This brings us to the second phenomenon characterising the conformist zeal of union leaders. Beyond a lack of political will to pursue a truly contentious line, the unions saw their hold on the movement slipping between their fingers. The successive overflowing spring, the constitution of the head of processions, and the willingness to act outside the framework set by the unions have definitely not pleases the traditional holders of the social protest monopoly.
The opening of these autonomous spaces enabled the many people wishing to emancipate themselves from the burdens and constraints of the large organisations, and there was participation from determined trade unionists alongside students and high-school students in radical actions. Faced with this new autonomous impetus, the trade union centrists became frightened, and knelt before the government before losing all control.
Thus, the “cage” demonstrations of June 23rd and 28th were unprecedented concessions to the executive and the police to support trade unions in their approach. When the Parisian parade of September 15th brought together more than a quarter of the total demonstration, unions sounded alarm bells, putting a permanent brake on the movement. While the autonomous groups that formed in the spring persisted in their revolt, now targeting presidential elections, the withdrawal from the struggle by the unions has dampened the movement.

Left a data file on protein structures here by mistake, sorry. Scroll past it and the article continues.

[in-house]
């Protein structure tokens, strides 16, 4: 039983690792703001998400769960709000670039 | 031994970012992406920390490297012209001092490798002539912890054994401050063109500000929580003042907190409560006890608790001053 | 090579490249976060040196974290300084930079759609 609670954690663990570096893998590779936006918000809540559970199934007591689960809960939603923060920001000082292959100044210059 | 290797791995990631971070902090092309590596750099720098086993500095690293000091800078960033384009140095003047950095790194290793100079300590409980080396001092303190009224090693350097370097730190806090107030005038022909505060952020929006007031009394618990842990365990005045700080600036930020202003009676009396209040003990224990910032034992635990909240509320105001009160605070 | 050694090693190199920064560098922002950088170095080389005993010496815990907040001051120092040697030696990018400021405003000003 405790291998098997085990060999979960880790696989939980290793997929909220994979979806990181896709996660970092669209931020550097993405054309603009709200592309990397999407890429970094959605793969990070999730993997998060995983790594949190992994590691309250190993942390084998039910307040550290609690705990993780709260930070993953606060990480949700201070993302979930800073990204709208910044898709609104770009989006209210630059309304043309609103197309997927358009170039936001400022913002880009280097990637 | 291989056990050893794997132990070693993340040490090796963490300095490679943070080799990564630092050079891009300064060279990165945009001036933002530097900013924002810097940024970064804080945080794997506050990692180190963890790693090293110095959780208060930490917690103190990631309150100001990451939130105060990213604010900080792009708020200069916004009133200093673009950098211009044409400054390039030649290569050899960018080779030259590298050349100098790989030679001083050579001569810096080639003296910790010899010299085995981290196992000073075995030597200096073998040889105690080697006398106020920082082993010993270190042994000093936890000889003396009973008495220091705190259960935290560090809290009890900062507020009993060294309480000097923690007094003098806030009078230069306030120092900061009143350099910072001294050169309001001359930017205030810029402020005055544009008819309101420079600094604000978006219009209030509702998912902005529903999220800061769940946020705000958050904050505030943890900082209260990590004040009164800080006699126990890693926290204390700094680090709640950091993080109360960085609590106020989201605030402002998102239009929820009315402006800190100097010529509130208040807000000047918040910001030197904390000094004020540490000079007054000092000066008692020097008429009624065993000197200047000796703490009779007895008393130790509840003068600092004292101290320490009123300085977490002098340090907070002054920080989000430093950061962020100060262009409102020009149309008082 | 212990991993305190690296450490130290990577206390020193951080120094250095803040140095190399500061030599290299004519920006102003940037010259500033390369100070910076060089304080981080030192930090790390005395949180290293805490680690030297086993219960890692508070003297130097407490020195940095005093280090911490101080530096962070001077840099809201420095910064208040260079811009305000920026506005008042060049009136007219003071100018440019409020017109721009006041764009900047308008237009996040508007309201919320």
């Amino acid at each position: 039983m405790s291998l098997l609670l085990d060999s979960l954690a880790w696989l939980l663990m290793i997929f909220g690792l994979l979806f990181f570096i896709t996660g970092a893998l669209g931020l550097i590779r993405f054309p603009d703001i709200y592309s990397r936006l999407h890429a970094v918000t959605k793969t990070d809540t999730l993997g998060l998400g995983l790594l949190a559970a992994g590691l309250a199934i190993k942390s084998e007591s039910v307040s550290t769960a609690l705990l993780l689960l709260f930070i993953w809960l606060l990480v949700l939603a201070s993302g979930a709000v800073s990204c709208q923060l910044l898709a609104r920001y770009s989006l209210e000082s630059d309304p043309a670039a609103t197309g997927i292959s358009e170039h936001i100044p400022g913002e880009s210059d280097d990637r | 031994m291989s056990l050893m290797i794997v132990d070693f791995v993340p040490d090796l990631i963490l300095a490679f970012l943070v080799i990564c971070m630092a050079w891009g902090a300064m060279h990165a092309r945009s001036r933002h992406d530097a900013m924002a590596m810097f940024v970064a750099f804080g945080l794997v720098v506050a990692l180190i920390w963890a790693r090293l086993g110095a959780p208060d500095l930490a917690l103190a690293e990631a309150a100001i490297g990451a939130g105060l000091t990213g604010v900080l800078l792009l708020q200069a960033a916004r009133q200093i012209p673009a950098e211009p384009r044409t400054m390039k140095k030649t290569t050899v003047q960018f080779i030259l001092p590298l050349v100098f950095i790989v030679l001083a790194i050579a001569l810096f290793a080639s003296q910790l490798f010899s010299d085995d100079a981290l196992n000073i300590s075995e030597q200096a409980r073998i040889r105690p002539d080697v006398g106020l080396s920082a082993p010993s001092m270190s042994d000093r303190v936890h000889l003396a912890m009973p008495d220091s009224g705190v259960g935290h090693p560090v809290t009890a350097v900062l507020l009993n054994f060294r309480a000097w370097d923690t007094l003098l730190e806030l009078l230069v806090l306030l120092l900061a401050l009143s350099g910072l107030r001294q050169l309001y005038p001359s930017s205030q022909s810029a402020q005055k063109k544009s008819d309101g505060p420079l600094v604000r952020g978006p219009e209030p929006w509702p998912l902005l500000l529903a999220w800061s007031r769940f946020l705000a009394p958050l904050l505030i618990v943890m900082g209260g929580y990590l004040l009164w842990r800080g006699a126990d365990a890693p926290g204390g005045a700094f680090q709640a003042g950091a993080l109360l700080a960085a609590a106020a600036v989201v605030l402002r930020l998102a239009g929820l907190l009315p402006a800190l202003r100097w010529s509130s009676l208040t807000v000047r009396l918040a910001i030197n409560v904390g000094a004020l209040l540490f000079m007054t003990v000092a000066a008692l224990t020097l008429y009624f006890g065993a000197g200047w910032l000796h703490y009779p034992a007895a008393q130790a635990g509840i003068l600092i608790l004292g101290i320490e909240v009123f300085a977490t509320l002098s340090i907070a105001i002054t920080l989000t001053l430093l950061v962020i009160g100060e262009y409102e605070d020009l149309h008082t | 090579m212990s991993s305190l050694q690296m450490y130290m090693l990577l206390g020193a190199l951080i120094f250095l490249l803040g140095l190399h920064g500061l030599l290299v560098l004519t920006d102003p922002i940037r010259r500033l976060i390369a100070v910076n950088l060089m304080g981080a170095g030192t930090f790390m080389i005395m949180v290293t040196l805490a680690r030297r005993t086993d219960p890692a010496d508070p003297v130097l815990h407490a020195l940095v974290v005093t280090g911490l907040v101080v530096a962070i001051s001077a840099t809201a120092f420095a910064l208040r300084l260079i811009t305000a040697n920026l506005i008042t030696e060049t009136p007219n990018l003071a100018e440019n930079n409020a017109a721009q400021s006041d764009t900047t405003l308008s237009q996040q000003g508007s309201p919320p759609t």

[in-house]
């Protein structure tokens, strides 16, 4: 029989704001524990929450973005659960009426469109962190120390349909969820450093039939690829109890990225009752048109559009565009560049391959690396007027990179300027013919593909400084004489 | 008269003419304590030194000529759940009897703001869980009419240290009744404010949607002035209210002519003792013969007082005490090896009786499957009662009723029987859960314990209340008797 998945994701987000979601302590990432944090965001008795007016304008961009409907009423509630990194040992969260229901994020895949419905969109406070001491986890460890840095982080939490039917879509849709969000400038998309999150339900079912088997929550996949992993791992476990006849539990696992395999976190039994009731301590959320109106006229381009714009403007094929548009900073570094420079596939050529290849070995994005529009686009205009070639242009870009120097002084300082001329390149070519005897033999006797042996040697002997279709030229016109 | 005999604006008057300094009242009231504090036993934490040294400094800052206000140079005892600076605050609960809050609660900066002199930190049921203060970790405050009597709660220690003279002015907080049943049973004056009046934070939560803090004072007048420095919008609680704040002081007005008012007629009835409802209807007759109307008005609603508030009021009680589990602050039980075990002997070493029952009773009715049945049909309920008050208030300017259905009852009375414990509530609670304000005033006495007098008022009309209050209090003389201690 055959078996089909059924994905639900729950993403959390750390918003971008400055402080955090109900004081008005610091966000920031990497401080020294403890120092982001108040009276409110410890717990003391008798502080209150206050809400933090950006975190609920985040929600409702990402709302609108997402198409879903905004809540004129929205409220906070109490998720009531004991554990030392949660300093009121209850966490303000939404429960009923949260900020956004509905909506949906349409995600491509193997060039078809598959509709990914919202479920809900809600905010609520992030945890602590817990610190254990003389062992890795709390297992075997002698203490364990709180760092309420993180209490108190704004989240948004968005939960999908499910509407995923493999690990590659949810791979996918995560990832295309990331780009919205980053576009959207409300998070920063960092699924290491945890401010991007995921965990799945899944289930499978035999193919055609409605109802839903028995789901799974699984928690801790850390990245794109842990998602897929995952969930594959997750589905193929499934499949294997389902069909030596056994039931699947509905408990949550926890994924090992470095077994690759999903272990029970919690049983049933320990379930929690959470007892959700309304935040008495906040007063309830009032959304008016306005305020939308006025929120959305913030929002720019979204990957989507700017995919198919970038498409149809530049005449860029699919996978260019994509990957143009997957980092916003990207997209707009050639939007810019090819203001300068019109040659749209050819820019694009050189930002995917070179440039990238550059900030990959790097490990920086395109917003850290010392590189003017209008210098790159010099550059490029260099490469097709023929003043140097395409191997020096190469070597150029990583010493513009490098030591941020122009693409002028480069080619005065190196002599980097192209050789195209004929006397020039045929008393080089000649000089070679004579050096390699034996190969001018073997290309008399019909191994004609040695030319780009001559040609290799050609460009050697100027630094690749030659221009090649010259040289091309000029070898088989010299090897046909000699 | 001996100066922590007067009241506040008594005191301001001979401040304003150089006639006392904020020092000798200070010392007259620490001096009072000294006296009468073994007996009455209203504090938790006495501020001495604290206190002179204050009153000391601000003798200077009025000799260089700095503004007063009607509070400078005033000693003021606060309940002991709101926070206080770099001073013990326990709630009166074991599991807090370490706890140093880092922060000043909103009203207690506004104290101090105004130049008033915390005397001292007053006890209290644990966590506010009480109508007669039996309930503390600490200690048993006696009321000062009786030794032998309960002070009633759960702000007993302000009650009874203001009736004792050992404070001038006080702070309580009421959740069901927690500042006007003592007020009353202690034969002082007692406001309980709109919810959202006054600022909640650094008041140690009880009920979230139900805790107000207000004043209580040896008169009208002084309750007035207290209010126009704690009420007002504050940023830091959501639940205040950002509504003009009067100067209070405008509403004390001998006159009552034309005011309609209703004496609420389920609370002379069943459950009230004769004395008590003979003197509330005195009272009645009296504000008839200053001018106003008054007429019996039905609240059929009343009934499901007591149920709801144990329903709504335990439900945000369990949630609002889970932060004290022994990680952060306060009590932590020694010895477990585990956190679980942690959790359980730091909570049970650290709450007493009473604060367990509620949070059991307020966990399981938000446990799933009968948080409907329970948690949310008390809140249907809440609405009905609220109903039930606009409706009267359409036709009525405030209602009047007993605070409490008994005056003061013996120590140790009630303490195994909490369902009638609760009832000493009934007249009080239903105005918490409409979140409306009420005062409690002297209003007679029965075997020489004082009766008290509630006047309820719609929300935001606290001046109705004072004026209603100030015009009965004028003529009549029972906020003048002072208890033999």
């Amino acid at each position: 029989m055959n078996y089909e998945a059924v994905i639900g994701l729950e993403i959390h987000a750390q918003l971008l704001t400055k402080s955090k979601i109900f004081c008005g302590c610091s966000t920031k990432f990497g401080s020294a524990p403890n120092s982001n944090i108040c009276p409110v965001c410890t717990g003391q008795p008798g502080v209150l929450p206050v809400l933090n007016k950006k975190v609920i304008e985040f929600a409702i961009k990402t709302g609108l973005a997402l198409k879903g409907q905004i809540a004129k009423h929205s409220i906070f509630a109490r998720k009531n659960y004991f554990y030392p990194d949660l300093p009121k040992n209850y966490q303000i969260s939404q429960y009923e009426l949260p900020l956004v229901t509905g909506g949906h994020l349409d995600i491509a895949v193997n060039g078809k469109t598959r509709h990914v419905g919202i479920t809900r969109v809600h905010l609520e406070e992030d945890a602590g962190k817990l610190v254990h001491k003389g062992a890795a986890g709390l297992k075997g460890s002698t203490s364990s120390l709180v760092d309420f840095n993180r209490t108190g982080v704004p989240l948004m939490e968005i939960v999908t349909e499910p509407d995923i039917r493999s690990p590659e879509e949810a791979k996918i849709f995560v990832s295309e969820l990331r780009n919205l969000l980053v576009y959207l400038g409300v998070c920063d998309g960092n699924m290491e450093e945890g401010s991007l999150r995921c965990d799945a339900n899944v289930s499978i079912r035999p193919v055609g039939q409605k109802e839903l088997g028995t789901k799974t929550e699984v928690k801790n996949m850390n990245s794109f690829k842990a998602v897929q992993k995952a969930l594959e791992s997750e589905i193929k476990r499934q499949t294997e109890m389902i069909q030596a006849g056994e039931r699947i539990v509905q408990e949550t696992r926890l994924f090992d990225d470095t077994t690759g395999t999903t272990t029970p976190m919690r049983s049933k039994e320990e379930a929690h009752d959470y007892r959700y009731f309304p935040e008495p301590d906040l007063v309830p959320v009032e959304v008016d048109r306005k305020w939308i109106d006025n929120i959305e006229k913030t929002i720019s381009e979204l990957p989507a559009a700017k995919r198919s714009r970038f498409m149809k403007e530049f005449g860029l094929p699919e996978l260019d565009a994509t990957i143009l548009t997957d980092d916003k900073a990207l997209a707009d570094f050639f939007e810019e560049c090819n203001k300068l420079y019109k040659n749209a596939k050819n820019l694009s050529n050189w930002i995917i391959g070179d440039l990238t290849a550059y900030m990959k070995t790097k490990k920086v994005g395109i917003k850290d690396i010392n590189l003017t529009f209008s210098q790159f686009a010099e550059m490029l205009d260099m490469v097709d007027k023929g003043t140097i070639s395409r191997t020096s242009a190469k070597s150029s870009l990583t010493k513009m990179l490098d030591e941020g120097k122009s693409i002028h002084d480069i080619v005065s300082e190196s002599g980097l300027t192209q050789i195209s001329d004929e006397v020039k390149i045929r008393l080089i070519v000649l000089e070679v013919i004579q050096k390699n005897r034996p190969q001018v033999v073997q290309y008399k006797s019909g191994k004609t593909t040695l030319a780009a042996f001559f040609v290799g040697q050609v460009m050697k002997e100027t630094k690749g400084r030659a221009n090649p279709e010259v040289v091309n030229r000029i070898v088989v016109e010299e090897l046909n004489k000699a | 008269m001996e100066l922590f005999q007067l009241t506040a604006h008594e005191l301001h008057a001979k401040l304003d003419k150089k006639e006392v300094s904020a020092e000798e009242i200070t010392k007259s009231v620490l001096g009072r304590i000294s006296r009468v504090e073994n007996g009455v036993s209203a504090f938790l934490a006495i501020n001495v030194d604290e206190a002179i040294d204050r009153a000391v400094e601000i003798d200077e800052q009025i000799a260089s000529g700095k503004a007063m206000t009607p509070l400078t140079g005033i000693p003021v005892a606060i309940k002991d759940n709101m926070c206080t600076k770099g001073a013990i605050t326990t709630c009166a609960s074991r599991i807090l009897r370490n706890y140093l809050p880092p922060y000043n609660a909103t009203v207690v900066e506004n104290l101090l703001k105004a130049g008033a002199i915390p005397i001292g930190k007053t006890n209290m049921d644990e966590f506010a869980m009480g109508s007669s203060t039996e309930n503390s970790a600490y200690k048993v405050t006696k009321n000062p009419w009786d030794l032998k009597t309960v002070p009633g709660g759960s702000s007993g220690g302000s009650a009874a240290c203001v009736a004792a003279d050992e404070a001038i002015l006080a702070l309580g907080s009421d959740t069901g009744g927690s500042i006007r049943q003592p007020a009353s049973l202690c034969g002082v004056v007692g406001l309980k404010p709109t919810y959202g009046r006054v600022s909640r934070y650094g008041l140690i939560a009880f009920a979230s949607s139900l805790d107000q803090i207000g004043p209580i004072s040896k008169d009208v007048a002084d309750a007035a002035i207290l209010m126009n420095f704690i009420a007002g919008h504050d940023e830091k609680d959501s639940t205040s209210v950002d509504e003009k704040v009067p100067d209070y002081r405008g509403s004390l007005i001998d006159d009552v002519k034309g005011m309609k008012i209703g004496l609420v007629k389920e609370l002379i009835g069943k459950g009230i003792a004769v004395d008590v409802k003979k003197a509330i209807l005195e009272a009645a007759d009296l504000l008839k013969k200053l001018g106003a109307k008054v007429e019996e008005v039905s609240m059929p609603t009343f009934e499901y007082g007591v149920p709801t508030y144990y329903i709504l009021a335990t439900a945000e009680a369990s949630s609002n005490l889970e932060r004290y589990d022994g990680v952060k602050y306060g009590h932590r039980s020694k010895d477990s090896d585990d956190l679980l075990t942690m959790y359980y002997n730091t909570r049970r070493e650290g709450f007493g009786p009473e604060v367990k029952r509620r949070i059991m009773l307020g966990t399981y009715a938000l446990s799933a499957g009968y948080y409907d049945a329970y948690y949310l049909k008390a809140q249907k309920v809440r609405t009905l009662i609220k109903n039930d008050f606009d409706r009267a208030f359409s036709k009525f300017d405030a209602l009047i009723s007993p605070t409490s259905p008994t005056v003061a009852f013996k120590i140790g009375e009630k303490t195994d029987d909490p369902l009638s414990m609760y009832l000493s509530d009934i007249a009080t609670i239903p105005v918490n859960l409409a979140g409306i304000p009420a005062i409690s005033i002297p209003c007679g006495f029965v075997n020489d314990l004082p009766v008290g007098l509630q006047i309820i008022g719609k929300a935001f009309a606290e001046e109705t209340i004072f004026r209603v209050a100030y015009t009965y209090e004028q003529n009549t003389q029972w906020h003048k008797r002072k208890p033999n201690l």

The inter-union meeting of Monday, January 30th appears therefore as a farce: those who had put an end to the movement claim today to incarnate its continuation. Certainly, the CGT has brought certain sections of the work law before various courts, but the street remains the most radical and unifying medium of dispute. The leaders of the unions waited until the autonomous forces lost momentum so they could restart a tamed and controlled “mobilisation.”
France’s imminent presidential elections do not bode well for the future, especially with the main candidates who promise us a neoliberal, safe and racist business as usual. As can be seen in the US, the major unions do not hesitate to negotiate with Trump. The French Democratic Federation of Labour‘s political gymnastics, which saw it collaborate with the government throughout the movement, is another example of trade unions adhering to clearly anti-working lines.
It is therefore more important than ever to emancipate themselves from these trade unions and to form autonomous forms of organisation in the workplace, study and life. Criticisms by philosopher Simone Veil of the Popular Front and the reformist trade unions after the movement of 1936, and the anarcho-syndicalist experience in Catalonia 1936, not counting the many reflections    from the movement last spring should serve as historical and theoretical lessons for us that change.
For the many affronts to come, let’s prepare the riposte!
This article is an edited machine translation from a submission to Paris-Luttes. If there are any mess-ups in this feature let us know!